"Those who pay the price for the climate crisis will again be those who pay the price for nature based solutions if we use an extractivist approach. Nature based solutions must be implemented in a rights-based approach where indigenous peoples and local communities have a say. We have to ensure that they can continue to use their areas as they always have done."

As often seen in international negotiations, youth organize impromptu manifestations. This one took place in Geneva in March 2022


According to Jonas, it all boils down to how we misunderstand our interdependence with nature in policy-making.

"We live in an illusion that we can put different societal interests between each other as if they were equally important. But really, everything must start from nature avoiding ecological collapse. If we do not make it work, there will be enormous consequences for all other policy areas."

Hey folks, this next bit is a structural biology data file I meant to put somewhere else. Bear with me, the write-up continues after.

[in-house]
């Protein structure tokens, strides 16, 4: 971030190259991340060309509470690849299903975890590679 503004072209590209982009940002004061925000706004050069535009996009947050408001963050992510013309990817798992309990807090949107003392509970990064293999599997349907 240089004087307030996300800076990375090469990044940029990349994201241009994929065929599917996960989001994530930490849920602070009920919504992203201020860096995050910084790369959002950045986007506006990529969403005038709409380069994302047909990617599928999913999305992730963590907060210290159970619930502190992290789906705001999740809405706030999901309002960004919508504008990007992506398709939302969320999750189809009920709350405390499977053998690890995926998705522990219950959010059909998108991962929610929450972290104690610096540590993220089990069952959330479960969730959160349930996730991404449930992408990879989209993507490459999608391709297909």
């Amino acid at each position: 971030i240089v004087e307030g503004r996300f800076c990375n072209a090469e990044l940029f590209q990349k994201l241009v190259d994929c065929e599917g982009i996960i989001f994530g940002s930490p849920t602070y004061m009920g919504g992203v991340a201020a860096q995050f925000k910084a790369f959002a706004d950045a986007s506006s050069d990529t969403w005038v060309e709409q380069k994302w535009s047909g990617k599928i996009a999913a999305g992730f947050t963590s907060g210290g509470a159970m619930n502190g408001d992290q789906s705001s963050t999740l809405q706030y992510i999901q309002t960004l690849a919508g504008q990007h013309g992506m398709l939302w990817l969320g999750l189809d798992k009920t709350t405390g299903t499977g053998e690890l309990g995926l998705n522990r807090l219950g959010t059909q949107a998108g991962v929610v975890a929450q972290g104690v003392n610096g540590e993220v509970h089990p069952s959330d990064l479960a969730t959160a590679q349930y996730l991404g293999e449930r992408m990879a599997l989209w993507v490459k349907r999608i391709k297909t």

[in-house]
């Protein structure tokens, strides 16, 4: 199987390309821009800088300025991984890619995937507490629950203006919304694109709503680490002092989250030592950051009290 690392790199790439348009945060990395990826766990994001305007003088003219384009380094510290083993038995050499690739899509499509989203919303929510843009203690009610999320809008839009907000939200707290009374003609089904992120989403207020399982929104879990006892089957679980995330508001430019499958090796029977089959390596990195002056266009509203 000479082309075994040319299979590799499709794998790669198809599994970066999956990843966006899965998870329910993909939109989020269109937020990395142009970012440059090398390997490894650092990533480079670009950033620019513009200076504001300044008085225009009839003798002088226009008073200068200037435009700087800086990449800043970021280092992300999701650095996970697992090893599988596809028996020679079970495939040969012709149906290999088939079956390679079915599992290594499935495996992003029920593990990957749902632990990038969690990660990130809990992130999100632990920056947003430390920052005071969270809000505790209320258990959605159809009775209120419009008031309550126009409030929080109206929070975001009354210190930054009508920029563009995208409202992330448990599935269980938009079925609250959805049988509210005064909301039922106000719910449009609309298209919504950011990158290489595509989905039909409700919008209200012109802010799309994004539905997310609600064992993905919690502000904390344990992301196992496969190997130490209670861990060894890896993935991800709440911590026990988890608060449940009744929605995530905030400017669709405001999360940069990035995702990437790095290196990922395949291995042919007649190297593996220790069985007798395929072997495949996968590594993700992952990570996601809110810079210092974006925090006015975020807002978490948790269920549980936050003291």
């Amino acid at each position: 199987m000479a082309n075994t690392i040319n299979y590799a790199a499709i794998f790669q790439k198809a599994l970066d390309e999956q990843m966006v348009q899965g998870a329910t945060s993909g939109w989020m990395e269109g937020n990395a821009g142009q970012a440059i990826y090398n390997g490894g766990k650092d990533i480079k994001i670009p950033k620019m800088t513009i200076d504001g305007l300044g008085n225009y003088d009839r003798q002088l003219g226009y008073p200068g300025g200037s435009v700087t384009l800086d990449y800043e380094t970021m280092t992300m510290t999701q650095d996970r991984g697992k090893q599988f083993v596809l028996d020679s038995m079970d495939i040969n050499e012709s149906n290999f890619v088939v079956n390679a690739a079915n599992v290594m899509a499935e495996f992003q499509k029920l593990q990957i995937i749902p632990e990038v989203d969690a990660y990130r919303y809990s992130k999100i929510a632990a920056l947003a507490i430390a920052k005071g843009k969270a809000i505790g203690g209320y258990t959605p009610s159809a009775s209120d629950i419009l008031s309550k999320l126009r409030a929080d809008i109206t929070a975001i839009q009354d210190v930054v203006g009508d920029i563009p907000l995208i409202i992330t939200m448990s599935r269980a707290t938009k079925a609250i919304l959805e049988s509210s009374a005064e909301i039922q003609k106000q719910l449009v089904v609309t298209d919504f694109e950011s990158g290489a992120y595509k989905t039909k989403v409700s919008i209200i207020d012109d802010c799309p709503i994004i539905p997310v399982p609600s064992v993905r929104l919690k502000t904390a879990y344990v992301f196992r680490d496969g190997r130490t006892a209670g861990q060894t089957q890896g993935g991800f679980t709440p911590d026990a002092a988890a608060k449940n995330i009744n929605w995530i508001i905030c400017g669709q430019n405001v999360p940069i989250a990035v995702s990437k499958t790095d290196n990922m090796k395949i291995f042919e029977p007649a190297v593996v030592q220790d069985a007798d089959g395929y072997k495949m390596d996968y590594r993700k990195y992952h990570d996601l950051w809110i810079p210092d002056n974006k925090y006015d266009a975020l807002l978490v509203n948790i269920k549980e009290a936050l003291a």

"As a politician, you have to strike a balance between different interests. I have a great deal of respect for the fact that it is difficult to make trade-offs. But ultimately, we depend on nature to have social and economic stability."

Jonas’ advocacy work on the Stockholm+50 meeting will, as for many other youth delegates, take form in seminars, meetings, and corridor lobbying. But who knows if the international headlines will be made again through other more, let’s say, provocative means. The question is, however, if whatever action now appeared in your mind actually would be as provocative anymore. Ponder this: One day, Friday for Future strikers were accused of risking bad grades at school. Another day, the questions are addressed to senior change-makers who, with open eyes and against better knowledge, continue to approve expanded fossil fuel operations. Similarly, is it really Jonas who is controversial or the Norwegian government?


It requires much courage from Jonas and other young activists in promoting a public sense of urgency for a fight much larger than themselves. Suffice it to say, this courage is what the world summit of Stockholm+50 needs the most. With that, world leaders will be able to chart a path forward to a greener civilization.


Article and interview were written by:


Simon Holmström

Nordic Council Delegate to Stockholm+50